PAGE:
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AI use in healthcare ramps up for app maker Cognoa
Applications of AI in healthcare have been relatively restricted due to regulatory and data challenges, but one startup is finding ways to make AI effective.
The healthcare industry has not traditionally been considered a technology pioneer, but in spite of some built-in obstacles, medical technology companies are making strides, particularly with the use of AI tools.
That's the case with Cognoa, a health IT vendor that develops apps for helping parents and clinicians diagnose autism and other child behavioral health problems. Cognoa's machine learning-based tool was recently recognized by the Food and Drug Administration as a medical device to aid in the diagnosis of autism. The company currently provides an app that is available to parents and caregivers through their employers' benefits and through a network of therapy service providers.
Halim Abbas, Cognoa's chief AI officer, said AI use in healthcare has been challenging in part because privacy regulations limit what you can do with patient data, including making that personal health data less available. But new technology is emerging that's making it easier to for data scientists to get the data they need to run more complicated models and get deeper answers to questions.
"The industry has dramatically improved, and a lot of these tasks that used to be challenging are now commonplace," Abbas said.
Handling data is step one
Cognoa works with a mix of data pulled from clinical patient records and from users of its app. Families can download the app and upload information about their children and take assessments. All of this feeds into machine learning models that identify certain characteristics that are associated with an autism diagnosis.
The data from medical records is typically heavily structured, while the user-generated data tends to be more free-form. Natural language processing was, until fairly recently, exceedingly difficult for most in the health IT world to do, but Abbas said effective NLP is necessary to capture information locked in natural language text to get a fuller picture of traits that could be associated with behavioral disorders.
Halim AbbasCognoa chief AI officer
"That's the kind of thing AI is really good at, finding subtle connections in very large data sets," he said.
Managing access to these sensitive data sets was a big challenge for Cognoa and has been the kind of thing that has slowed AI use in healthcare.
But Abbas worked with a software vendor called Immuta, which has a data governance tool that Cognoa used to define user access data types in accordance with health data privacy regulations.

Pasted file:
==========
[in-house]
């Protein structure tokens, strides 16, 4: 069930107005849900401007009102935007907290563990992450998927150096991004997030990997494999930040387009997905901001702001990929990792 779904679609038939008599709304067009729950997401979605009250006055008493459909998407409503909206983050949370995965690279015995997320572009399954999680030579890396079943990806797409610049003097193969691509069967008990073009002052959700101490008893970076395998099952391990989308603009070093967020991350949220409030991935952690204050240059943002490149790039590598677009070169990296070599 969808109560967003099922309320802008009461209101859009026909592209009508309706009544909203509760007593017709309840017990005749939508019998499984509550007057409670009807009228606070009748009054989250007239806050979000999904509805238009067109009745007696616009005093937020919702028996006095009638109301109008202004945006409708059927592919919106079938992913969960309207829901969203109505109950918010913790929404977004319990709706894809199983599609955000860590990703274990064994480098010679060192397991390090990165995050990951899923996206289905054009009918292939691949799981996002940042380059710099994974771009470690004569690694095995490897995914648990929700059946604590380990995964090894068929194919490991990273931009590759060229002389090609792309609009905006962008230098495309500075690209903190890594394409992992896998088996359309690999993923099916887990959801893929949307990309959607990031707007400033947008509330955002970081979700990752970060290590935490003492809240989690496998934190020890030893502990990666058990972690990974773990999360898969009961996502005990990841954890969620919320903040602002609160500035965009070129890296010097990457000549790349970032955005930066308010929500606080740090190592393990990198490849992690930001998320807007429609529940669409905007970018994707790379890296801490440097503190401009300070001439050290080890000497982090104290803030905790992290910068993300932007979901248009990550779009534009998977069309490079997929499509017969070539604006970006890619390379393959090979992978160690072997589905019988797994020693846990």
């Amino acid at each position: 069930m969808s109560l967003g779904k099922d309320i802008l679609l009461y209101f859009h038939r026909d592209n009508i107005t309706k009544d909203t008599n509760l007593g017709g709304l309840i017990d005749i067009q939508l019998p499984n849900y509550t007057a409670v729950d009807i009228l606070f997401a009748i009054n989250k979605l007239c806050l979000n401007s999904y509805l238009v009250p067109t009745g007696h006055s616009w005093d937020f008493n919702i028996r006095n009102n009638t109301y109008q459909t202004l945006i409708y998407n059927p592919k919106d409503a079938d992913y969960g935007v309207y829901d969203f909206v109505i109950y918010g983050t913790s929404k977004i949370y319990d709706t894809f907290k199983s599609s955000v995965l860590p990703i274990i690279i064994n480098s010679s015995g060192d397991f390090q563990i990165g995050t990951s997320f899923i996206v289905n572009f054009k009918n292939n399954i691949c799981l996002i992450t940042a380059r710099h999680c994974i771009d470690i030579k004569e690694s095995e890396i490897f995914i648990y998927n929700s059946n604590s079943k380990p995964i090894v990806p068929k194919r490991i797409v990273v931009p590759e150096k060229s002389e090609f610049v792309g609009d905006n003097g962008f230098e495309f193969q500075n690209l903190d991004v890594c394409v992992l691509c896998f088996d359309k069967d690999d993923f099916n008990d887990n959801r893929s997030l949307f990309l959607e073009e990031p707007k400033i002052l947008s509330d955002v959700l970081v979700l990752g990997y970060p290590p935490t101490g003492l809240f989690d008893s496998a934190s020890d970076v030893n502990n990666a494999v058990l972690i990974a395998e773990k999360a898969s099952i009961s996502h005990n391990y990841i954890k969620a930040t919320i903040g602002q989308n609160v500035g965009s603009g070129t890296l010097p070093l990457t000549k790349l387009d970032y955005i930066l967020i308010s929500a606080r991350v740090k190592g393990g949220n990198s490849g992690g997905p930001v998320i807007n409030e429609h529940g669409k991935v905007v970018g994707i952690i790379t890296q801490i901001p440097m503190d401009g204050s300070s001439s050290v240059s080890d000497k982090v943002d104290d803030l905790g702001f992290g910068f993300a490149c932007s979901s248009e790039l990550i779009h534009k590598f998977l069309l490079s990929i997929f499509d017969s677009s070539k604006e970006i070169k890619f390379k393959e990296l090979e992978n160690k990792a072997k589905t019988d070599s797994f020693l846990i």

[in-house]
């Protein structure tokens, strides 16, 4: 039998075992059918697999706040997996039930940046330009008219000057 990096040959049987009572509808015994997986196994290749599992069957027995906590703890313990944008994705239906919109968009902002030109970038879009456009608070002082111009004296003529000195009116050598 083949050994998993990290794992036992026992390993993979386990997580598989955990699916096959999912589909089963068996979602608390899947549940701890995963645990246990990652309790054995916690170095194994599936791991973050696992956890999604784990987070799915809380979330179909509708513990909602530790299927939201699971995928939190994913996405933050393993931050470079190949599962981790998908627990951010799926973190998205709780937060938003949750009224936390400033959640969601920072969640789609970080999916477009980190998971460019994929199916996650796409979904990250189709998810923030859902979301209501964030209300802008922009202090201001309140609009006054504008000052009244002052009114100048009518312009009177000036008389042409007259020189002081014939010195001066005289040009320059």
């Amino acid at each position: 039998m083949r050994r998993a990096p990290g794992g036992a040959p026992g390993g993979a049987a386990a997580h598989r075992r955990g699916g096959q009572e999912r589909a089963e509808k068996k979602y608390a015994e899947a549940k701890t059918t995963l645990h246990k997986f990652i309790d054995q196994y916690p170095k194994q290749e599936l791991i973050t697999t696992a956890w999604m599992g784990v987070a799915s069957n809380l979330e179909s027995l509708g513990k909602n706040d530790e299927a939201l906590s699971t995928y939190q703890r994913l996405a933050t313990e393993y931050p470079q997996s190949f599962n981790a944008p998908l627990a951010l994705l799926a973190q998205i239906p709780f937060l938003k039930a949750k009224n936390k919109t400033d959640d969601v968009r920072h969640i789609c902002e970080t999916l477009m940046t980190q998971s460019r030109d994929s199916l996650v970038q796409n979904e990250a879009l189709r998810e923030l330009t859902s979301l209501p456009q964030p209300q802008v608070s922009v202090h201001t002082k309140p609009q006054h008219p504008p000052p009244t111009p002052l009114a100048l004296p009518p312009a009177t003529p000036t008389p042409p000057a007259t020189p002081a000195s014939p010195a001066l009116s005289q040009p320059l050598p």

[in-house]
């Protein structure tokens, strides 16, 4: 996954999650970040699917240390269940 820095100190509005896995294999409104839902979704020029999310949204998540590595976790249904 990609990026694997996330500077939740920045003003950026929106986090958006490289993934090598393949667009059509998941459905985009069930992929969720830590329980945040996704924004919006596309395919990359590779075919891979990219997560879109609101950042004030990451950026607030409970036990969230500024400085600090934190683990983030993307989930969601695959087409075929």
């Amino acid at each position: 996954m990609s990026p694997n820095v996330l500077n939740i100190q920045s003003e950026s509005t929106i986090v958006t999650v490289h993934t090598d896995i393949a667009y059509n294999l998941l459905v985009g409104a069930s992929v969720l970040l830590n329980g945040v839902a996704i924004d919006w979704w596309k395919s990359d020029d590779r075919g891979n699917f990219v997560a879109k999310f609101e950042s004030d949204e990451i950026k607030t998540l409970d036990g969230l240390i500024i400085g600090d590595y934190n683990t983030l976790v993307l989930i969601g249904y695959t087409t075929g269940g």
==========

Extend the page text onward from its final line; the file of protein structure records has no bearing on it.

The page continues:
Abbas' team defines user roles throughout the company and creates templates that define the level of data access roles should have. The tool then automatically applies these access rules to specific data sets, rather than locking users out based on broader access-level restrictions.
Abbas said this data governance process has sped up development of his company's AI model. Time that data scientists once spent requesting data access can now be applied to improving the model.
Don't try to start new
The proliferation of widely available deep learning models has also helped Cognoa advance its models. Rather than building every feature anew, the data science team is able to incorporate pre-built models that help minimize some of the development effort.
For example, one app Cognoa is developing enables parents to upload videos of their children's behavior to contribute to diagnosing attention deficit hyperactivity disorder. The team incorporated pre-written object-detection deep learning models to do basic tasks like identifying the child in the video. This enabled the team to focus on more important functions, such as connecting the child's observed behavior to diagnostic criteria.
Abbas said explainability is critical when developing AI tools for diagnosing child behavioral disorders. But that doesn't mean that every piece of the model needs to be explainable. In the case of the video, the model doesn't need to explain why it thinks a certain grouping of pixels in a video is a child. It needs to explain why it thinks the child's behavior is associated with a certain disorder.
This distinction has enabled Cognoa to benefit from some of the machine learning advances happening outside the healthcare industry and is the kind of approach that could make AI use in healthcare a reality.
"The guidelines in the healthcare industry pose restrictions that make doing data science and AI tricky," Abbas said. "This is how you build a big breakthrough in an industry that really needs one."